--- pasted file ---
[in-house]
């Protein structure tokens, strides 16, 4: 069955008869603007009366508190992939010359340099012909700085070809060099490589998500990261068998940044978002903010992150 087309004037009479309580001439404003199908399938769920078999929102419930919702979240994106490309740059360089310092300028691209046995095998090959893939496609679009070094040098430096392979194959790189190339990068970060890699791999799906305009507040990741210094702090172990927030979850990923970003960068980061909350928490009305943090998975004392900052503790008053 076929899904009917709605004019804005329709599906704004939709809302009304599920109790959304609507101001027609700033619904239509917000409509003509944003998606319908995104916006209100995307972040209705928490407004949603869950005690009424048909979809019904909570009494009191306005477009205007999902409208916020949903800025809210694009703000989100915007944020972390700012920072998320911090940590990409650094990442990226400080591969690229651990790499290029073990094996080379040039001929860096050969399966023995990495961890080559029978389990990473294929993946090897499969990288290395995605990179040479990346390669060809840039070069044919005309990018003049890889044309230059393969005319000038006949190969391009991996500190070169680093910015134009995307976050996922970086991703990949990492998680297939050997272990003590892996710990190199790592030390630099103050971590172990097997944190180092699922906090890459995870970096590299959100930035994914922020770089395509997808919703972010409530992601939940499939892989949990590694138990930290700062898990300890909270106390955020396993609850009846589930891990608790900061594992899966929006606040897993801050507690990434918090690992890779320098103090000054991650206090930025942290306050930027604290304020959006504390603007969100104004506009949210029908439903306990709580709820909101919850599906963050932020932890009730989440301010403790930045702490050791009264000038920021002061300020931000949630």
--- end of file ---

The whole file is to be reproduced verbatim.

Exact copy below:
[in-house]
């Protein structure tokens, strides 16, 4: 069955008869603007009366508190992939010359340099012909700085070809060099490589998500990261068998940044978002903010992150 087309004037009479309580001439404003199908399938769920078999929102419930919702979240994106490309740059360089310092300028691209046995095998090959893939496609679009070094040098430096392979194959790189190339990068970060890699791999799906305009507040990741210094702090172990927030979850990923970003960068980061909350928490009305943090998975004392900052503790008053 076929899904009917709605004019804005329709599906704004939709809302009304599920109790959304609507101001027609700033619904239509917000409509003509944003998606319908995104916006209100995307972040209705928490407004949603869950005690009424048909979809019904909570009494009191306005477009205007999902409208916020949903800025809210694009703000989100915007944020972390700012920072998320911090940590990409650094990442990226400080591969690229651990790499290029073990094996080379040039001929860096050969399966023995990495961890080559029978389990990473294929993946090897499969990288290395995605990179040479990346390669060809840039070069044919005309990018003049890889044309230059393969005319000038006949190969391009991996500190070169680093910015134009995307976050996922970086991703990949990492998680297939050997272990003590892996710990190199790592030390630099103050971590172990097997944190180092699922906090890459995870970096590299959100930035994914922020770089395509997808919703972010409530992601939940499939892989949990590694138990930290700062898990300890909270106390955020396993609850009846589930891990608790900061594992899966929006606040897993801050507690990434918090690992890779320098103090000054991650206090930025942290306050930027604290304020959006504390603007969100104004506009949210029908439903306990709580709820909101919850599906963050932020932890009730989440301010403790930045702490050791009264000038920021002061300020931000949630």